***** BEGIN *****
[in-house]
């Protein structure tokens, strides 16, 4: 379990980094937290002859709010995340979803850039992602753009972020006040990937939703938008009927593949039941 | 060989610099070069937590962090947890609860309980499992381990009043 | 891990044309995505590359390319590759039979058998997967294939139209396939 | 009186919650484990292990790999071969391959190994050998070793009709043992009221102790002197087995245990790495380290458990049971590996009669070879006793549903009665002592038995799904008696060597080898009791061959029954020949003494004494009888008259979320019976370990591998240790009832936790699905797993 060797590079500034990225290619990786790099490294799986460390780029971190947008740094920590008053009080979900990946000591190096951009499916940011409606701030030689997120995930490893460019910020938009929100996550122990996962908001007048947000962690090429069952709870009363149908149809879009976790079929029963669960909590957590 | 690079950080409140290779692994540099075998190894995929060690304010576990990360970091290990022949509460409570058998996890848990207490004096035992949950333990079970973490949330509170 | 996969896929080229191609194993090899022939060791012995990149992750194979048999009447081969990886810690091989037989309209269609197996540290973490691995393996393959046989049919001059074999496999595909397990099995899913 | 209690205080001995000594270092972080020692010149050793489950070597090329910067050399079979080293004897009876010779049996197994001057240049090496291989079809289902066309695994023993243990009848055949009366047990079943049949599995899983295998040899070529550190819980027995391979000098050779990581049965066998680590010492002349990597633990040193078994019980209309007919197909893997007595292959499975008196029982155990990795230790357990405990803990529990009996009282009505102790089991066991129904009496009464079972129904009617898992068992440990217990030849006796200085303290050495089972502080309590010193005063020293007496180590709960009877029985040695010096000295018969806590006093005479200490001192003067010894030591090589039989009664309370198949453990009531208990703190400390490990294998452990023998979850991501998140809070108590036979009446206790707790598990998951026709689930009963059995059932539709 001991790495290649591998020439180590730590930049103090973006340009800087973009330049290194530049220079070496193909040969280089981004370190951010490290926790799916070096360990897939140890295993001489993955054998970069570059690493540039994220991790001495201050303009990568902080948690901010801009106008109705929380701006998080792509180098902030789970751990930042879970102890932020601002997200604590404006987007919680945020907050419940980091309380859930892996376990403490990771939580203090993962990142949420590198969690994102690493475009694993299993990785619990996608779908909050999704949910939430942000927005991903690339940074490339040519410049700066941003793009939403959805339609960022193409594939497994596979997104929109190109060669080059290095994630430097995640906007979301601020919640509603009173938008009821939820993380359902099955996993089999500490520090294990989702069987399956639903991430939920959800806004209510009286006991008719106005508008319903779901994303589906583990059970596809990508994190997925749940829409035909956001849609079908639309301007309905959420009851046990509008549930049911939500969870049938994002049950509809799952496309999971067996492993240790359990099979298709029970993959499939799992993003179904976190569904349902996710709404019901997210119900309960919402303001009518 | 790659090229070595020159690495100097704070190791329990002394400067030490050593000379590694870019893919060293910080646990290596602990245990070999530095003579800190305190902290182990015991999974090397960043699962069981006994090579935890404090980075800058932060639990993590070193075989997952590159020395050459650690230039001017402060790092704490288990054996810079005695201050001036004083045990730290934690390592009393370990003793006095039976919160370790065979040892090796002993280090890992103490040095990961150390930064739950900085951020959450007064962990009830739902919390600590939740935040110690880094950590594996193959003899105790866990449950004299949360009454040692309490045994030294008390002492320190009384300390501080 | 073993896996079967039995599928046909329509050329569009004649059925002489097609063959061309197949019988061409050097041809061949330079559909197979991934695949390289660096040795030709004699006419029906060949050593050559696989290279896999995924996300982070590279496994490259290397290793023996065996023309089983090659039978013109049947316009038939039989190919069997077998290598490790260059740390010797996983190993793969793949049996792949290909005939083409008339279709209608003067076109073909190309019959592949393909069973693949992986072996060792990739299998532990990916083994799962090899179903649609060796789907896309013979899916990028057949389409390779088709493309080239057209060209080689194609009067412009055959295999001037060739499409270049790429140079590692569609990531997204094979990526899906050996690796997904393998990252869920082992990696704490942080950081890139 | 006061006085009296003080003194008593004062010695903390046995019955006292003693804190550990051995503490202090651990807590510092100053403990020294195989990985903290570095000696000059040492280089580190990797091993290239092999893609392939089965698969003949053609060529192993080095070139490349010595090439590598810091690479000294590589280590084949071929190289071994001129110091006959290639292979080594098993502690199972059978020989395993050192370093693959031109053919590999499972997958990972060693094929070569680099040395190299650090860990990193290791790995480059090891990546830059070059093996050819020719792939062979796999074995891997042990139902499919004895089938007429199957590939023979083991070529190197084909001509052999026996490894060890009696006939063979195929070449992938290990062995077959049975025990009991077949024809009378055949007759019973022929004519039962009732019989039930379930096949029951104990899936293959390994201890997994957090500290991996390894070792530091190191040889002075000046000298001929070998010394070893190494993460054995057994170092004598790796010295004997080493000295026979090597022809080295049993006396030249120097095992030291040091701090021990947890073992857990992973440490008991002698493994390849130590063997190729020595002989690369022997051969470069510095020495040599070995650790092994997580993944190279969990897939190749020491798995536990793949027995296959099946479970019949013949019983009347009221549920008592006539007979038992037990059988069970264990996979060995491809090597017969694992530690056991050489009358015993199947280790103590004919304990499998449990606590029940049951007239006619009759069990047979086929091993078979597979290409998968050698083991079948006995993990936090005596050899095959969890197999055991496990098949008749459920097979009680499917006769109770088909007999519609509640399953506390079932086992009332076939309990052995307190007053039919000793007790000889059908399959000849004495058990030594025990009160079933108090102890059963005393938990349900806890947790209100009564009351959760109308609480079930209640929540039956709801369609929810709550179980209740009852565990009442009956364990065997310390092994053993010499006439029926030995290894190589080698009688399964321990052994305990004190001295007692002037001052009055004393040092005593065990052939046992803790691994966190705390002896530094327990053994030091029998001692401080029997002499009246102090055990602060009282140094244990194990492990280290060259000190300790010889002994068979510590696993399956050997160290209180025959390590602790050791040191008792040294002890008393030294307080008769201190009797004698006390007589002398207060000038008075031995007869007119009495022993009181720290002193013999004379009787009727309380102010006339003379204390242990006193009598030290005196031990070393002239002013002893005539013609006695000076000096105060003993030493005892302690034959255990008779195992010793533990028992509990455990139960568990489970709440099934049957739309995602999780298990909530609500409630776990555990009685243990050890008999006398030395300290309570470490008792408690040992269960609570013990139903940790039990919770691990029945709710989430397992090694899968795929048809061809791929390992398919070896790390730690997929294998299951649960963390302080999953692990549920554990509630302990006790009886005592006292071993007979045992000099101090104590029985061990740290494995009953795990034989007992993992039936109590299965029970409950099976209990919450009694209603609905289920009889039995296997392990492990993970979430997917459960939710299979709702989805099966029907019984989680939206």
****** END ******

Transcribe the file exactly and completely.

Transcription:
[in-house]
């Protein structure tokens, strides 16, 4: 379990980094937290002859709010995340979803850039992602753009972020006040990937939703938008009927593949039941 | 060989610099070069937590962090947890609860309980499992381990009043 | 891990044309995505590359390319590759039979058998997967294939139209396939 | 009186919650484990292990790999071969391959190994050998070793009709043992009221102790002197087995245990790495380290458990049971590996009669070879006793549903009665002592038995799904008696060597080898009791061959029954020949003494004494009888008259979320019976370990591998240790009832936790699905797993 060797590079500034990225290619990786790099490294799986460390780029971190947008740094920590008053009080979900990946000591190096951009499916940011409606701030030689997120995930490893460019910020938009929100996550122990996962908001007048947000962690090429069952709870009363149908149809879009976790079929029963669960909590957590 | 690079950080409140290779692994540099075998190894995929060690304010576990990360970091290990022949509460409570058998996890848990207490004096035992949950333990079970973490949330509170 | 996969896929080229191609194993090899022939060791012995990149992750194979048999009447081969990886810690091989037989309209269609197996540290973490691995393996393959046989049919001059074999496999595909397990099995899913 | 209690205080001995000594270092972080020692010149050793489950070597090329910067050399079979080293004897009876010779049996197994001057240049090496291989079809289902066309695994023993243990009848055949009366047990079943049949599995899983295998040899070529550190819980027995391979000098050779990581049965066998680590010492002349990597633990040193078994019980209309007919197909893997007595292959499975008196029982155990990795230790357990405990803990529990009996009282009505102790089991066991129904009496009464079972129904009617898992068992440990217990030849006796200085303290050495089972502080309590010193005063020293007496180590709960009877029985040695010096000295018969806590006093005479200490001192003067010894030591090589039989009664309370198949453990009531208990703190400390490990294998452990023998979850991501998140809070108590036979009446206790707790598990998951026709689930009963059995059932539709 001991790495290649591998020439180590730590930049103090973006340009800087973009330049290194530049220079070496193909040969280089981004370190951010490290926790799916070096360990897939140890295993001489993955054998970069570059690493540039994220991790001495201050303009990568902080948690901010801009106008109705929380701006998080792509180098902030789970751990930042879970102890932020601002997200604590404006987007919680945020907050419940980091309380859930892996376990403490990771939580203090993962990142949420590198969690994102690493475009694993299993990785619990996608779908909050999704949910939430942000927005991903690339940074490339040519410049700066941003793009939403959805339609960022193409594939497994596979997104929109190109060669080059290095994630430097995640906007979301601020919640509603009173938008009821939820993380359902099955996993089999500490520090294990989702069987399956639903991430939920959800806004209510009286006991008719106005508008319903779901994303589906583990059970596809990508994190997925749940829409035909956001849609079908639309301007309905959420009851046990509008549930049911939500969870049938994002049950509809799952496309999971067996492993240790359990099979298709029970993959499939799992993003179904976190569904349902996710709404019901997210119900309960919402303001009518 | 790659090229070595020159690495100097704070190791329990002394400067030490050593000379590694870019893919060293910080646990290596602990245990070999530095003579800190305190902290182990015991999974090397960043699962069981006994090579935890404090980075800058932060639990993590070193075989997952590159020395050459650690230039001017402060790092704490288990054996810079005695201050001036004083045990730290934690390592009393370990003793006095039976919160370790065979040892090796002993280090890992103490040095990961150390930064739950900085951020959450007064962990009830739902919390600590939740935040110690880094950590594996193959003899105790866990449950004299949360009454040692309490045994030294008390002492320190009384300390501080 | 073993896996079967039995599928046909329509050329569009004649059925002489097609063959061309197949019988061409050097041809061949330079559909197979991934695949390289660096040795030709004699006419029906060949050593050559696989290279896999995924996300982070590279496994490259290397290793023996065996023309089983090659039978013109049947316009038939039989190919069997077998290598490790260059740390010797996983190993793969793949049996792949290909005939083409008339279709209608003067076109073909190309019959592949393909069973693949992986072996060792990739299998532990990916083994799962090899179903649609060796789907896309013979899916990028057949389409390779088709493309080239057209060209080689194609009067412009055959295999001037060739499409270049790429140079590692569609990531997204094979990526899906050996690796997904393998990252869920082992990696704490942080950081890139 | 006061006085009296003080003194008593004062010695903390046995019955006292003693804190550990051995503490202090651990807590510092100053403990020294195989990985903290570095000696000059040492280089580190990797091993290239092999893609392939089965698969003949053609060529192993080095070139490349010595090439590598810091690479000294590589280590084949071929190289071994001129110091006959290639292979080594098993502690199972059978020989395993050192370093693959031109053919590999499972997958990972060693094929070569680099040395190299650090860990990193290791790995480059090891990546830059070059093996050819020719792939062979796999074995891997042990139902499919004895089938007429199957590939023979083991070529190197084909001509052999026996490894060890009696006939063979195929070449992938290990062995077959049975025990009991077949024809009378055949007759019973022929004519039962009732019989039930379930096949029951104990899936293959390994201890997994957090500290991996390894070792530091190191040889002075000046000298001929070998010394070893190494993460054995057994170092004598790796010295004997080493000295026979090597022809080295049993006396030249120097095992030291040091701090021990947890073992857990992973440490008991002698493994390849130590063997190729020595002989690369022997051969470069510095020495040599070995650790092994997580993944190279969990897939190749020491798995536990793949027995296959099946479970019949013949019983009347009221549920008592006539007979038992037990059988069970264990996979060995491809090597017969694992530690056991050489009358015993199947280790103590004919304990499998449990606590029940049951007239006619009759069990047979086929091993078979597979290409998968050698083991079948006995993990936090005596050899095959969890197999055991496990098949008749459920097979009680499917006769109770088909007999519609509640399953506390079932086992009332076939309990052995307190007053039919000793007790000889059908399959000849004495058990030594025990009160079933108090102890059963005393938990349900806890947790209100009564009351959760109308609480079930209640929540039956709801369609929810709550179980209740009852565990009442009956364990065997310390092994053993010499006439029926030995290894190589080698009688399964321990052994305990004190001295007692002037001052009055004393040092005593065990052939046992803790691994966190705390002896530094327990053994030091029998001692401080029997002499009246102090055990602060009282140094244990194990492990280290060259000190300790010889002994068979510590696993399956050997160290209180025959390590602790050791040191008792040294002890008393030294307080008769201190009797004698006390007589002398207060000038008075031995007869007119009495022993009181720290002193013999004379009787009727309380102010006339003379204390242990006193009598030290005196031990070393002239002013002893005539013609006695000076000096105060003993030493005892302690034959255990008779195992010793533990028992509990455990139960568990489970709440099934049957739309995602999780298990909530609500409630776990555990009685243990050890008999006398030395300290309570470490008792408690040992269960609570013990139903940790039990919770691990029945709710989430397992090694899968795929048809061809791929390992398919070896790390730690997929294998299951649960963390302080999953692990549920554990509630302990006790009886005592006292071993007979045992000099101090104590029985061990740290494995009953795990034989007992993992039936109590299965029970409950099976209990919450009694209603609905289920009889039995296997392990492990993970979430997917459960939710299979709702989805099966029907019984989680939206």